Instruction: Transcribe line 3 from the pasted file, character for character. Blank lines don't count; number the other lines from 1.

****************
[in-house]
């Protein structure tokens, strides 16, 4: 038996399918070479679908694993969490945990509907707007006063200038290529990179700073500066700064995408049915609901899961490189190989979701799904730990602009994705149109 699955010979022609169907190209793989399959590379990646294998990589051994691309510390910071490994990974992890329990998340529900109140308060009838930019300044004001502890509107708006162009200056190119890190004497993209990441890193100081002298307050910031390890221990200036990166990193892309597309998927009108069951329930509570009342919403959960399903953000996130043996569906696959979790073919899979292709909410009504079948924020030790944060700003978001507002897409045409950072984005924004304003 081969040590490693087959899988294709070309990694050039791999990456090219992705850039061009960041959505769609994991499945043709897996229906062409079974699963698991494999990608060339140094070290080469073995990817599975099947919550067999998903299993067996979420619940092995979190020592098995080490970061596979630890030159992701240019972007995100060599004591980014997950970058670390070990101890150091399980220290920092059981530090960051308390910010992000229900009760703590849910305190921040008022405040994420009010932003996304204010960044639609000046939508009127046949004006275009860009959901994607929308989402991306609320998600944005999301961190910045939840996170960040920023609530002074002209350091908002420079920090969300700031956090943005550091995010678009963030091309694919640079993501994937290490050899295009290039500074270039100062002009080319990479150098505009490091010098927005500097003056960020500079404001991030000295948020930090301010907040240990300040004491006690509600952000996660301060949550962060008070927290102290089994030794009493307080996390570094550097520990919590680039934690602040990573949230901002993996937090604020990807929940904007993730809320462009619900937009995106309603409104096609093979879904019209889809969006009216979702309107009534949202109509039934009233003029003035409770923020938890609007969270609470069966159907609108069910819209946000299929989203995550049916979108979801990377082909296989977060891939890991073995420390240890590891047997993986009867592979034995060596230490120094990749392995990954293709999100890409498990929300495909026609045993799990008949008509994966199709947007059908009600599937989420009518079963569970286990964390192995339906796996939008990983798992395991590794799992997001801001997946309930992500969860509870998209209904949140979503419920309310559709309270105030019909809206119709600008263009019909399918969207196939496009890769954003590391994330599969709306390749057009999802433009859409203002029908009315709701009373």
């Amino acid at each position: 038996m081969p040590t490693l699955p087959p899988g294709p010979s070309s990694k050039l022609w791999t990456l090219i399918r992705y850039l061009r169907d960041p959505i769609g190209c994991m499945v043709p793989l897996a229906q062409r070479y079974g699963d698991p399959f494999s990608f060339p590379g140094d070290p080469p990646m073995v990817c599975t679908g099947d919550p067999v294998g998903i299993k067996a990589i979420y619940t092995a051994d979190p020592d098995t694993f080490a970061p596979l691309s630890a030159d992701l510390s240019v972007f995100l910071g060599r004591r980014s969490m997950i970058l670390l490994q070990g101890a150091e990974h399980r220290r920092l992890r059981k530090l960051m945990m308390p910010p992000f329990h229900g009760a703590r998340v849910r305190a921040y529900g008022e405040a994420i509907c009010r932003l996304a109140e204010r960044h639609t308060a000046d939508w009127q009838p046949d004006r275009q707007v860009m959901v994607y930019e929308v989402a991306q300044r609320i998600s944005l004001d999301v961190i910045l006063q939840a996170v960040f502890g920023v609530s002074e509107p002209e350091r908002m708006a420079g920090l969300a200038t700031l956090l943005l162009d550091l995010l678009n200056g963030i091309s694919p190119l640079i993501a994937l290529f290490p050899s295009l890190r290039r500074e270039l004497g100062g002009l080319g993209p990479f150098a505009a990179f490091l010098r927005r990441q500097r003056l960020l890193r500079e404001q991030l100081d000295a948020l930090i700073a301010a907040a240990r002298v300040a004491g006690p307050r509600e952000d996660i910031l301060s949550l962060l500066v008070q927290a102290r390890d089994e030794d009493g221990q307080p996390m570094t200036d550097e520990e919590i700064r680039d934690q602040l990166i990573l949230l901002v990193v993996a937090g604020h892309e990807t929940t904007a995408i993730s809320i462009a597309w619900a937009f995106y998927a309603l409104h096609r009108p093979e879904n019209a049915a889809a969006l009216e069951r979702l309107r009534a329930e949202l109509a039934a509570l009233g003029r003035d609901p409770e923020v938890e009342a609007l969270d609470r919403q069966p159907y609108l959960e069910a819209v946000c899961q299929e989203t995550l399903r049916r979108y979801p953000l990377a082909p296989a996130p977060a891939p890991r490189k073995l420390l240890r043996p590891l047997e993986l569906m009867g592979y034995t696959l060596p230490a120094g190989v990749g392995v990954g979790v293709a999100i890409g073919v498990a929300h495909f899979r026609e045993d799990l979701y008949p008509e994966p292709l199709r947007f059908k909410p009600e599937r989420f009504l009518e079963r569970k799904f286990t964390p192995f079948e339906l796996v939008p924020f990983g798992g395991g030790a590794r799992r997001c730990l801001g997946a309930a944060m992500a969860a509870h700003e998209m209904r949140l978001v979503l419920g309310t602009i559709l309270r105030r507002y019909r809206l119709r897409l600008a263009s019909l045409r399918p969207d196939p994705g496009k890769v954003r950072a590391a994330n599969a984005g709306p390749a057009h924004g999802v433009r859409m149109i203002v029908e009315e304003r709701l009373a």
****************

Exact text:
């Amino acid at each position: 038996m081969p040590t490693l699955p087959p899988g294709p010979s070309s990694k050039l022609w791999t990456l090219i399918r992705y850039l061009r169907d960041p959505i769609g190209c994991m499945v043709p793989l897996a229906q062409r070479y079974g699963d698991p399959f494999s990608f060339p590379g140094d070290p080469p990646m073995v990817c599975t679908g099947d919550p067999v294998g998903i299993k067996a990589i979420y619940t092995a051994d979190p020592d098995t694993f080490a970061p596979l691309s630890a030159d992701l510390s240019v972007f995100l910071g060599r004591r980014s969490m997950i970058l670390l490994q070990g101890a150091e990974h399980r220290r920092l992890r059981k530090l960051m945990m308390p910010p992000f329990h229900g009760a703590r998340v849910r305190a921040y529900g008022e405040a994420i509907c009010r932003l996304a109140e204010r960044h639609t308060a000046d939508w009127q009838p046949d004006r275009q707007v860009m959901v994607y930019e929308v989402a991306q300044r609320i998600s944005l004001d999301v961190i910045l006063q939840a996170v960040f502890g920023v609530s002074e509107p002209e350091r908002m708006a420079g920090l969300a200038t700031l956090l943005l162009d550091l995010l678009n200056g963030i091309s694919p190119l640079i993501a994937l290529f290490p050899s295009l890190r290039r500074e270039l004497g100062g002009l080319g993209p990479f150098a505009a990179f490091l010098r927005r990441q500097r003056l960020l890193r500079e404001q991030l100081d000295a948020l930090i700073a301010a907040a240990r002298v300040a004491g006690p307050r509600e952000d996660i910031l301060s949550l962060l500066v008070q927290a102290r390890d089994e030794d009493g221990q307080p996390m570094t200036d550097e520990e919590i700064r680039d934690q602040l990166i990573l949230l901002v990193v993996a937090g604020h892309e990807t929940t904007a995408i993730s809320i462009a597309w619900a937009f995106y998927a309603l409104h096609r009108p093979e879904n019209a049915a889809a969006l009216e069951r979702l309107r009534a329930e949202l109509a039934a509570l009233g003029r003035d609901p409770e923020v938890e009342a609007l969270d609470r919403q069966p159907y609108l959960e069910a819209v946000c899961q299929e989203t995550l399903r049916r979108y979801p953000l990377a082909p296989a996130p977060a891939p890991r490189k073995l420390l240890r043996p590891l047997e993986l569906m009867g592979y034995t696959l060596p230490a120094g190989v990749g392995v990954g979790v293709a999100i890409g073919v498990a929300h495909f899979r026609e045993d799990l979701y008949p008509e994966p292709l199709r947007f059908k909410p009600e599937r989420f009504l009518e079963r569970k799904f286990t964390p192995f079948e339906l796996v939008p924020f990983g798992g395991g030790a590794r799992r997001c730990l801001g997946a309930a944060m992500a969860a509870h700003e998209m209904r949140l978001v979503l419920g309310t602009i559709l309270r105030r507002y019909r809206l119709r897409l600008a263009s019909l045409r399918p969207d196939p994705g496009k890769v954003r950072a590391a994330n599969a984005g709306p390749a057009h924004g999802v433009r859409m149109i203002v029908e009315e304003r709701l009373a």